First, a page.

Are You Eligible For An Offer In Compromise?

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You just heard or saw a commercial that promises, “If you owe the IRS $10,000 or more we can settle your tax debt!” Don’t fall for it. Even when you hear the announcer say “Yes, no problem! We can settle your tax debt no questions asked.” If you called and you’re on the phone with a sales person, listen to your instincts and hang up right away!

An Offer In Compromise (OIC) is what is being hinted at in these commercials. An Offer In Compromise allows you to settle your tax debt for less than the full amount you owe. It may be a legitimate option if you can’t pay your full tax liability, or when doing so creates financial hardship. However, there are many things that must be considered and questions that any respectable professional will ask prior to saying they can settle your IRS Tax debt for less than the full amount of the debt.

For instance, the following must be determined in your unique situation.

• Ability to pay an agreed-upon amount in a specific timeframe
• Income
• Monthly Expenses
• Asset equity

The Offer in Compromise program is not for everyone.  If your cash in the bank or money in your retirement accounts exceeds your debt to the IRS, this will rule you out of the OIC.  Also, if you have equity in assets that can be accessed to satisfy the IRS debt, you will not be a candidate for an OIC.

Make sure you are eligible

We explore every option that reduces assets to their lowest value so they will not be considered available to satisfy your tax debt. We generally submit an OIC when the amount offered represents the most the IRS can expect to collect within a reasonable period of time. We will explore all other payment options before submitting an Offer In Compromise because that is what the IRS will do.

Before the IRS can consider your offer, you must be current with all filing and payment requirements. You are not eligible if you are in an open bankruptcy proceeding. We use our Offer in Compromise Pre-Qualifier to confirm your eligibility and prepare a preliminary proposal.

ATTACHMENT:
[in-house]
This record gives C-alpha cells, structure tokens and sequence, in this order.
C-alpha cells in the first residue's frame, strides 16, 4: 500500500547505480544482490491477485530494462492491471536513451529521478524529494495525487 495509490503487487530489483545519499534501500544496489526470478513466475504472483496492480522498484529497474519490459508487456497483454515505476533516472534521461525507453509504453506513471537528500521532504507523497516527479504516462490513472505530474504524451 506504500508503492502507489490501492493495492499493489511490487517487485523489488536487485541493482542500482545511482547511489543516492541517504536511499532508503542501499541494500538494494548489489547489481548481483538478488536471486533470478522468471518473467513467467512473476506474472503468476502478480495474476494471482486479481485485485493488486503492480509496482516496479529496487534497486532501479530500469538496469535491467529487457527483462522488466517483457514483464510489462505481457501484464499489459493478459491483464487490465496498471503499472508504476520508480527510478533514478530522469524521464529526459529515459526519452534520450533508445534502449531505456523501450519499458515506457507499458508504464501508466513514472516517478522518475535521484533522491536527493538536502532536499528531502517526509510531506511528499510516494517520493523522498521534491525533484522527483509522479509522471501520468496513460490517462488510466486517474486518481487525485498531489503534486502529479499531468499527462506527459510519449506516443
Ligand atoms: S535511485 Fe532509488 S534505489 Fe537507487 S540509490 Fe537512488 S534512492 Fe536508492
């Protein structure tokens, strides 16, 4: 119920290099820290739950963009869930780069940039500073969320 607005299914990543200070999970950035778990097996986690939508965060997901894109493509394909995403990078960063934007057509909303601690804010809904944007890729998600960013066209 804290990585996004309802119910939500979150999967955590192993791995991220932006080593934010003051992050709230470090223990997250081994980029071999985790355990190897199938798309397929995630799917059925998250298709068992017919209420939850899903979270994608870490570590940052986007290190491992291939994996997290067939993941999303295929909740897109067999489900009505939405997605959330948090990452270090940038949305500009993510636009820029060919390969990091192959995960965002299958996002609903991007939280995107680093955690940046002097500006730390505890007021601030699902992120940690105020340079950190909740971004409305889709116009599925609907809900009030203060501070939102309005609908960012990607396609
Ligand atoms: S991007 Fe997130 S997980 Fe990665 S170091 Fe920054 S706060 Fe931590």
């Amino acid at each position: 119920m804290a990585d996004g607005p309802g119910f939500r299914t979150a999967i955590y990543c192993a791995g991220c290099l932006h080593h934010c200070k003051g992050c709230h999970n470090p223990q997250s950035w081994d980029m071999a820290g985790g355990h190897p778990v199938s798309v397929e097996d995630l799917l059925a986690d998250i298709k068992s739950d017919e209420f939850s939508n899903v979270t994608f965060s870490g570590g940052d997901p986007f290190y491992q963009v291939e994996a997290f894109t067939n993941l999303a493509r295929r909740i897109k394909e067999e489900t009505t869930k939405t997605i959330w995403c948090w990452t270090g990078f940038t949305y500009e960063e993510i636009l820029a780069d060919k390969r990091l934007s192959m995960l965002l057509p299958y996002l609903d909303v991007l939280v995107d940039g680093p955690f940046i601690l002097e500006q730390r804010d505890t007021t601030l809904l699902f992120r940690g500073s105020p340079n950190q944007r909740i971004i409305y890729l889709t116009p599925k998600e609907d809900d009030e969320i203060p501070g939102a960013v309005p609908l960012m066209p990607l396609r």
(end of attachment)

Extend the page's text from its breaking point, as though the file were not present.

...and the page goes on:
Select a payment option

Your initial payment will vary based on your offer and the payment option you choose:

• Lowest Lump Sum Cash: Submit an initial payment of 20 percent of the total offer amount with your application. Wait for written acceptance, and then pay the remaining balance of the offer in five or fewer payments.
• Low Periodic Payment for less than the full amount due: Submit your initial payment with your application. Continue to pay the remaining balance in monthly installments while the IRS considers your offer. If accepted, continue to pay monthly until low offer amount is paid in full.

Also, if you meet the Low Income Certification guidelines, you do not have to send the application fee or the initial payment and you will not need to make monthly installments during the evaluation of your offer. See your application package for details.

Understand the process

While your offer is being evaluated:

• Your non-refundable payments and fees will be applied to the tax liability (you may designate payments to a specific tax year and tax debt);
• A Notice of Federal Tax Lien may be filed;
• Other collection activities are suspended;
• The legal assessment and collection period is extended;
• Make all required payments associated with your offer;
• You are not required to make payments on an existing installment agreement; and
• Your offer is automatically accepted if the IRS does not make a determination within two years of the IRS receipt date.

As you can see, it is impossible for anyone to promise that your tax debt can be cleared with and Offer In Compromise before they know the details of your specific circumstance. For real help and real advice connect with me on TaxConnections. If you are not eligible for an Offer In Compromise we will help you find a solution for your unique situation.

Original Post By:  Barry Fowler

Barry Fowler is licensed to represent taxpayers before the Internal Revenue Service (IRS) and is a longstanding member of several tax industry professional organizations including the National Association of Enrolled Agents (NAEA), National Association of Tax Preparers (NATP), Texas Society of Enrolled Agents (TSEA), and the American Society of Tax Problem Solvers (ASTPS). With experience in the tax and finance industry spanning over twenty years, Fowler’s expertise includes tax resolution, personal financial planning, tax return preparation, financial statements, and general ledger bookkeeping. He has been instrumental in helping hundreds of people resolve complex tax issues with the IRS.

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